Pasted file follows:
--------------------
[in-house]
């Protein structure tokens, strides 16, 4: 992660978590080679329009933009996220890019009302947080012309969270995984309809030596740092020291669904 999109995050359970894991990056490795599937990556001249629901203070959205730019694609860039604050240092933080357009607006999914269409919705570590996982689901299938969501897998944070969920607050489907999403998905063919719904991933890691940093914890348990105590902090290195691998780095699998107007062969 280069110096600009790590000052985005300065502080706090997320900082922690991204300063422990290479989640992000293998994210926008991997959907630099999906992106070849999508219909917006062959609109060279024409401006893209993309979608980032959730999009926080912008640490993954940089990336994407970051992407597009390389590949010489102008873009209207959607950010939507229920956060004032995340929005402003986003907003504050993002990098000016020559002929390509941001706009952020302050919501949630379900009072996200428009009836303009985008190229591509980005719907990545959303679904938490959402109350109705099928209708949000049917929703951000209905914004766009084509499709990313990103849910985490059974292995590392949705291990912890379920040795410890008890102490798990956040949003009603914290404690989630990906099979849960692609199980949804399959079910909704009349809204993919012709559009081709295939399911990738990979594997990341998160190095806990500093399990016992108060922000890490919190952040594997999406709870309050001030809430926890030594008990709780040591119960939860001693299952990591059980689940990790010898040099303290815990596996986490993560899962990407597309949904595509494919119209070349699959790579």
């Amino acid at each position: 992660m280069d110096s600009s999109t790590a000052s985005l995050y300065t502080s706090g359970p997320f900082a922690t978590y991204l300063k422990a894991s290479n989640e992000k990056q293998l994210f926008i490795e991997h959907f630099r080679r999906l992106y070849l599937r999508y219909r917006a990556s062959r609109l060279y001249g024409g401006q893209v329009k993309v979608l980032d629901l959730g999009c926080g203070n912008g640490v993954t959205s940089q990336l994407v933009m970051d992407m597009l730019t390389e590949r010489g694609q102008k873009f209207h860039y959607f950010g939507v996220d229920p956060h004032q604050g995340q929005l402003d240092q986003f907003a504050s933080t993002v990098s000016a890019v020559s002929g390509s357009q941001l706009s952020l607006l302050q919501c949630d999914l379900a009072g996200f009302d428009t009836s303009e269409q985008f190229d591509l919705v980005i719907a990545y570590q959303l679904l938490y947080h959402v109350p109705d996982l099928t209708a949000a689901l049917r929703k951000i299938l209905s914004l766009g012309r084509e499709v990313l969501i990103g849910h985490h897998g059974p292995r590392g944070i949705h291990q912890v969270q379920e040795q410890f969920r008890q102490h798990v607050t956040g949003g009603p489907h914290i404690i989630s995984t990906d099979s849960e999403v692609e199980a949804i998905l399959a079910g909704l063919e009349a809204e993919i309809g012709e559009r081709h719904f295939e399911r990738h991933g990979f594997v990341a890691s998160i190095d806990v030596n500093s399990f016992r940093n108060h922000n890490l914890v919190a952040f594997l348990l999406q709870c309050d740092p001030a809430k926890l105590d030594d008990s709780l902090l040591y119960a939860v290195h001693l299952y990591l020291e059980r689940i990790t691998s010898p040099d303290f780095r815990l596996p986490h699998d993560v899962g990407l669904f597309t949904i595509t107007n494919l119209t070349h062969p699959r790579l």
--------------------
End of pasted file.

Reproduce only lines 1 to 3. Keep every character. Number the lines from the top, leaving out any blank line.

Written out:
[in-house]
């Protein structure tokens, strides 16, 4: 992660978590080679329009933009996220890019009302947080012309969270995984309809030596740092020291669904 999109995050359970894991990056490795599937990556001249629901203070959205730019694609860039604050240092933080357009607006999914269409919705570590996982689901299938969501897998944070969920607050489907999403998905063919719904991933890691940093914890348990105590902090290195691998780095699998107007062969 280069110096600009790590000052985005300065502080706090997320900082922690991204300063422990290479989640992000293998994210926008991997959907630099999906992106070849999508219909917006062959609109060279024409401006893209993309979608980032959730999009926080912008640490993954940089990336994407970051992407597009390389590949010489102008873009209207959607950010939507229920956060004032995340929005402003986003907003504050993002990098000016020559002929390509941001706009952020302050919501949630379900009072996200428009009836303009985008190229591509980005719907990545959303679904938490959402109350109705099928209708949000049917929703951000209905914004766009084509499709990313990103849910985490059974292995590392949705291990912890379920040795410890008890102490798990956040949003009603914290404690989630990906099979849960692609199980949804399959079910909704009349809204993919012709559009081709295939399911990738990979594997990341998160190095806990500093399990016992108060922000890490919190952040594997999406709870309050001030809430926890030594008990709780040591119960939860001693299952990591059980689940990790010898040099303290815990596996986490993560899962990407597309949904595509494919119209070349699959790579």
């Amino acid at each position: 992660m280069d110096s600009s999109t790590a000052s985005l995050y300065t502080s706090g359970p997320f900082a922690t978590y991204l300063k422990a894991s290479n989640e992000k990056q293998l994210f926008i490795e991997h959907f630099r080679r999906l992106y070849l599937r999508y219909r917006a990556s062959r609109l060279y001249g024409g401006q893209v329009k993309v979608l980032d629901l959730g999009c926080g203070n912008g640490v993954t959205s940089q990336l994407v933009m970051d992407m597009l730019t390389e590949r010489g694609q102008k873009f209207h860039y959607f950010g939507v996220d229920p956060h004032q604050g995340q929005l402003d240092q986003f907003a504050s933080t993002v990098s000016a890019v020559s002929g390509s357009q941001l706009s952020l607006l302050q919501c949630d999914l379900a009072g996200f009302d428009t009836s303009e269409q985008f190229d591509l919705v980005i719907a990545y570590q959303l679904l938490y947080h959402v109350p109705d996982l099928t209708a949000a689901l049917r929703k951000i299938l209905s914004l766009g012309r084509e499709v990313l969501i990103g849910h985490h897998g059974p292995r590392g944070i949705h291990q912890v969270q379920e040795q410890f969920r008890q102490h798990v607050t956040g949003g009603p489907h914290i404690i989630s995984t990906d099979s849960e999403v692609e199980a949804i998905l399959a079910g909704l063919e009349a809204e993919i309809g012709e559009r081709h719904f295939e399911r990738h991933g990979f594997v990341a890691s998160i190095d806990v030596n500093s399990f016992r940093n108060h922000n890490l914890v919190a952040f594997l348990l999406q709870c309050d740092p001030a809430k926890l105590d030594d008990s709780l902090l040591y119960a939860v290195h001693l299952y990591l020291e059980r689940i990790t691998s010898p040099d303290f780095r815990l596996p986490h699998d993560v899962g990407l669904f597309t949904i595509t107007n494919l119209t070349h062969p699959r790579l």